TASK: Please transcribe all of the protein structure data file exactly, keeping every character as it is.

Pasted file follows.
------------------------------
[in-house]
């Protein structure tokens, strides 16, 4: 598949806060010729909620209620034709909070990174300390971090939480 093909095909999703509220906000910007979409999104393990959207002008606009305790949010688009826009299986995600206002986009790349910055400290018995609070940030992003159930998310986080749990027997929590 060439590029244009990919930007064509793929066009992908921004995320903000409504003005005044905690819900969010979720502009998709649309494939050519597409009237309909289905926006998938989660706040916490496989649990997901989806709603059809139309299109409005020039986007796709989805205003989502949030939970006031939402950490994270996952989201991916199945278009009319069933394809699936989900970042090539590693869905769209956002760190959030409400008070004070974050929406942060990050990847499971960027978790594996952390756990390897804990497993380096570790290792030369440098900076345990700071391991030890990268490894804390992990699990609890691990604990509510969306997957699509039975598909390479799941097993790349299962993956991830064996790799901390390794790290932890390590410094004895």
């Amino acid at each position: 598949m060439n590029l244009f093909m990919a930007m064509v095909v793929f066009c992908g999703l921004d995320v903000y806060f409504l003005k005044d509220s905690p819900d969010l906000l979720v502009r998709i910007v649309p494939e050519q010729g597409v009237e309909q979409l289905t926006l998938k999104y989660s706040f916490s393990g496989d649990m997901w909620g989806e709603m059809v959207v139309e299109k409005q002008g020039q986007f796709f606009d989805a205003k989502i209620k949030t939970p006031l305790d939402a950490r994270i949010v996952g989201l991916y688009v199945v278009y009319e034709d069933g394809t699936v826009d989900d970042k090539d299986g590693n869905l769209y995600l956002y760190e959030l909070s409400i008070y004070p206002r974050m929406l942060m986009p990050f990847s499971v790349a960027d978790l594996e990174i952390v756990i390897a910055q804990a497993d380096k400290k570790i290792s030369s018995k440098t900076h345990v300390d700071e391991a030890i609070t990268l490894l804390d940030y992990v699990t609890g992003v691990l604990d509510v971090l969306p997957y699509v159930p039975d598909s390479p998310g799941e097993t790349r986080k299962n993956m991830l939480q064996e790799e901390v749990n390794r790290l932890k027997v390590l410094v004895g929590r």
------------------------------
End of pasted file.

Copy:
[in-house]
């Protein structure tokens, strides 16, 4: 598949806060010729909620209620034709909070990174300390971090939480 093909095909999703509220906000910007979409999104393990959207002008606009305790949010688009826009299986995600206002986009790349910055400290018995609070940030992003159930998310986080749990027997929590 060439590029244009990919930007064509793929066009992908921004995320903000409504003005005044905690819900969010979720502009998709649309494939050519597409009237309909289905926006998938989660706040916490496989649990997901989806709603059809139309299109409005020039986007796709989805205003989502949030939970006031939402950490994270996952989201991916199945278009009319069933394809699936989900970042090539590693869905769209956002760190959030409400008070004070974050929406942060990050990847499971960027978790594996952390756990390897804990497993380096570790290792030369440098900076345990700071391991030890990268490894804390992990699990609890691990604990509510969306997957699509039975598909390479799941097993790349299962993956991830064996790799901390390794790290932890390590410094004895």
């Amino acid at each position: 598949m060439n590029l244009f093909m990919a930007m064509v095909v793929f066009c992908g999703l921004d995320v903000y806060f409504l003005k005044d509220s905690p819900d969010l906000l979720v502009r998709i910007v649309p494939e050519q010729g597409v009237e309909q979409l289905t926006l998938k999104y989660s706040f916490s393990g496989d649990m997901w909620g989806e709603m059809v959207v139309e299109k409005q002008g020039q986007f796709f606009d989805a205003k989502i209620k949030t939970p006031l305790d939402a950490r994270i949010v996952g989201l991916y688009v199945v278009y009319e034709d069933g394809t699936v826009d989900d970042k090539d299986g590693n869905l769209y995600l956002y760190e959030l909070s409400i008070y004070p206002r974050m929406l942060m986009p990050f990847s499971v790349a960027d978790l594996e990174i952390v756990i390897a910055q804990a497993d380096k400290k570790i290792s030369s018995k440098t900076h345990v300390d700071e391991a030890i609070t990268l490894l804390d940030y992990v699990t609890g992003v691990l604990d509510v971090l969306p997957y699509v159930p039975d598909s390479p998310g799941e097993t790349r986080k299962n993956m991830l939480q064996e790799e901390v749990n390794r790290l932890k027997v390590l410094v004895g929590r």